13 October 2008

2009 tide tables are out!

I've just got 2009 tide tables today! And thus, planning for next year's shore explorations.
Here's some highlights of the 2009 tides, and more about low tides in Singapore.

Highlights of the 2009 tides
  • There's no low tide during Lunar New Year 2009! Rather odd. Since I first started visiting the shores in 2001, there has always been a low spring on LNY eve and the first two days of the New Year. And they were a good excuse to be anti-social and avoid pesky visiting.
  • There are extremely low evening tides until March. Unusual. In the past, these very low tides usually only happen in the morning.
  • We get to rest in March. There's virtually no spring tide the entire month.
  • The first predawn spring low trips start end April and lasts until August. So best to enjoy sleeping while we can. Once the morning lows start, it's back to jet-lag 4 hours of sleep a day.
What's the big deal about low tides
Isn't there a low tide every day?
Yes, it's true, there is a 'low' tide every day. But a 'low' tide can be anything from 1m to -0.1m, yes, that's MINUS zero. To understand why this is so, let's start with the basics.

What causes the tides?
A whole bunch of stuff can affect tide height. But three main things are behind the tides
  • Gravitational pull of the moon
  • Gravitational pull of the sun (although much further away, the sun is gianormous)
  • The rotation of the earth (the way your laundry in a spinning washing machine moves outwards)
When the moon and the sun are lined up, their effects are combined resulting in a higher high tide and a lower low tide. This is called a spring tide because the water appears to spring up more rapidly than usual. Thus spring tides happen around a new moon (moon is just a thin cresent) and a full moon.

At other times (i.e., quarter moon), the effects of the moon and sun are not combined so there is a smaller difference between the high and low tide. This is called a neap tide.

There's an animation of this on the NOAA website, and a very 'cheem' explanation on the wiki on tides.

What's so special about a low spring tide?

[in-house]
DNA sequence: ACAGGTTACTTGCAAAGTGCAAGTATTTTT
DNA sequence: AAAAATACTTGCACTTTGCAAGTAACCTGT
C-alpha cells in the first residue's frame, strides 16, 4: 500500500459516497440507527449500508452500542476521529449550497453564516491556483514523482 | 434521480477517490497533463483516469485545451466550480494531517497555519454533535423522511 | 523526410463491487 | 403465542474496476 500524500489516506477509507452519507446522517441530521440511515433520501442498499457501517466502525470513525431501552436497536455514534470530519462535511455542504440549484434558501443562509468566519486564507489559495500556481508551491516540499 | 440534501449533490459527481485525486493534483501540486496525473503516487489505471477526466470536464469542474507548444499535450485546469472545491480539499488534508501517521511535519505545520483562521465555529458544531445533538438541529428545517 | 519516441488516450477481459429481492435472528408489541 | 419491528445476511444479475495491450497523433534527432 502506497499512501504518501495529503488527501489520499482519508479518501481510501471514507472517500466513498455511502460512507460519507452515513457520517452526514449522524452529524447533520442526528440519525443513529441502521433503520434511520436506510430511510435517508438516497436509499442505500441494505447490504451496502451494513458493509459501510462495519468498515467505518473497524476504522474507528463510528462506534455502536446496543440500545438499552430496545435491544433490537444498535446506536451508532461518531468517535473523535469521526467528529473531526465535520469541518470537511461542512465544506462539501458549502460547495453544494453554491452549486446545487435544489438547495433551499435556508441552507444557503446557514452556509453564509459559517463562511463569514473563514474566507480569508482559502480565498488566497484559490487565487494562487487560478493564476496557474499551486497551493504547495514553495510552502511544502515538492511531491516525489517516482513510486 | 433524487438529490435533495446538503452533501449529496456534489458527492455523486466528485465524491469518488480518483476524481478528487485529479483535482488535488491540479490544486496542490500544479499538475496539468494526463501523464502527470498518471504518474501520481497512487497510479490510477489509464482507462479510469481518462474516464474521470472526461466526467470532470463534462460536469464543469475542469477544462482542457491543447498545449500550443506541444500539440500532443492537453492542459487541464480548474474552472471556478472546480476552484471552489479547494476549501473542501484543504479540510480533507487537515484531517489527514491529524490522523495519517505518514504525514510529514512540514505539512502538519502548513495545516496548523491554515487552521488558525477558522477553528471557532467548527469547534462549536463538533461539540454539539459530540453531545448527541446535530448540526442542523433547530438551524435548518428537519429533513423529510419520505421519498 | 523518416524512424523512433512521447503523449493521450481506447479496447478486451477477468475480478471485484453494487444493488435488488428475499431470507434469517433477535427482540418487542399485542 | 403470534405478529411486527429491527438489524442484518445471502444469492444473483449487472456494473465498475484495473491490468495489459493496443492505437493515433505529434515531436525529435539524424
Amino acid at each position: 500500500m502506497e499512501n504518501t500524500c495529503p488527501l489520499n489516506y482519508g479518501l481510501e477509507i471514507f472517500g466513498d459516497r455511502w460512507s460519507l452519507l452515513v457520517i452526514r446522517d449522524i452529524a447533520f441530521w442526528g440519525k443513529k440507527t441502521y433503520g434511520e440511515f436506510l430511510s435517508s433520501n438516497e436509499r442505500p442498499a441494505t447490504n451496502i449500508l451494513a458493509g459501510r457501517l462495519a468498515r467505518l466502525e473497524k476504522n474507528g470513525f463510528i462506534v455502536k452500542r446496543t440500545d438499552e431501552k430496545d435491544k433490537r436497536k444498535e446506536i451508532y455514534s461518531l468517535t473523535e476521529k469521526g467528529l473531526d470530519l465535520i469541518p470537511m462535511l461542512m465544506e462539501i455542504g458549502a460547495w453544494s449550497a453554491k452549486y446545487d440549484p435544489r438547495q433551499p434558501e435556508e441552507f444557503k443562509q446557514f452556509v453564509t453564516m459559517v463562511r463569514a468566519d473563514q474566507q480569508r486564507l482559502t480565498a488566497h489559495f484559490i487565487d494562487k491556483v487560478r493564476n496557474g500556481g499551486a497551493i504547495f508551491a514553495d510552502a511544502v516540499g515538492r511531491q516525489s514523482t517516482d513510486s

During a super low tide, we can get a quick glimpse of a part of the shore that is seldom exposed. Also, usually a larger area of the shore is exposed, since the low tide is a lot lower. So there is more to see in terms of variety and area uncovered. But remember the 'spring' part of this low tide: so the tide moves fast and the window of low tide is usually short, about an hour at most.

Guided walks on our shores are usually held during low spring tide. If you go during a not so low tide, there isn't as much to see. Although there is always something to see on our shores at any tide. For example, stuff clinging to rocks, coastal plants, birds and more. See the Adventures with the Naked Hermit Crabs blog for some sightings during their free Chek Jawa boardwalk tour which is conducted at any tide.
Natural cliffs of Sentosa
In this photo of the natural shore of Sentosa at low spring tide, you can see the mid-water mark as the dark portion on the natural cliffs. The area exposed at low spring tide is quite different from that at higher tides. It can also be dangerous to go at the wrong tide, or to be unaware of the turning tide as you might get trapped. Especially on a shore such as this one.

Not all shores can be visited at the same tide level. Some shores in Singapore require lower tides than other shores for a safe and enjoyable visit. It's thus important to go with experienced people and with shore guides. You will be safer, and also see and learn more about our shores.

In Singapore, low spring tide happens before sunrise around April to August (at about 2-3am, hence the sleep deprivation), and then after sunset in October to February. Often, there are no low spring tides in September and in March.

Low spring tides don't necessarily happen on weekends.

Low tides don't happen at the same time every day. This is because the moon takes more than 24 hours to go around the Earth. So the low (and high) tide shifts by about 50 minutes every day.

The tides can differ from predictions depending on the winds (which can raise water levels) and the barometric pressure (the pressure of the miles of atmosphere on the sea level). Also, we've found, when the spring tide changes from evening to morning and visa versa, the tidal prediction can be off.

The rough tide times for Singapore is available online on the NEA website. But these are generally not detailed enough for our purposes in planning trips to our shores. To buy the tide tables, go to the MPA website for the list of retailers.

Here's some tide tables available online for some sites (provided mainly by marinas).

Here's more about tides with photos of Chek Jawa at different tide heights on the wildfact sheets on the wildsingapore website.

Here's a great post about King Tides on the The Malaria, Bedbugs, Sea Lice, and Sunsets blog by Rick MacPherson.

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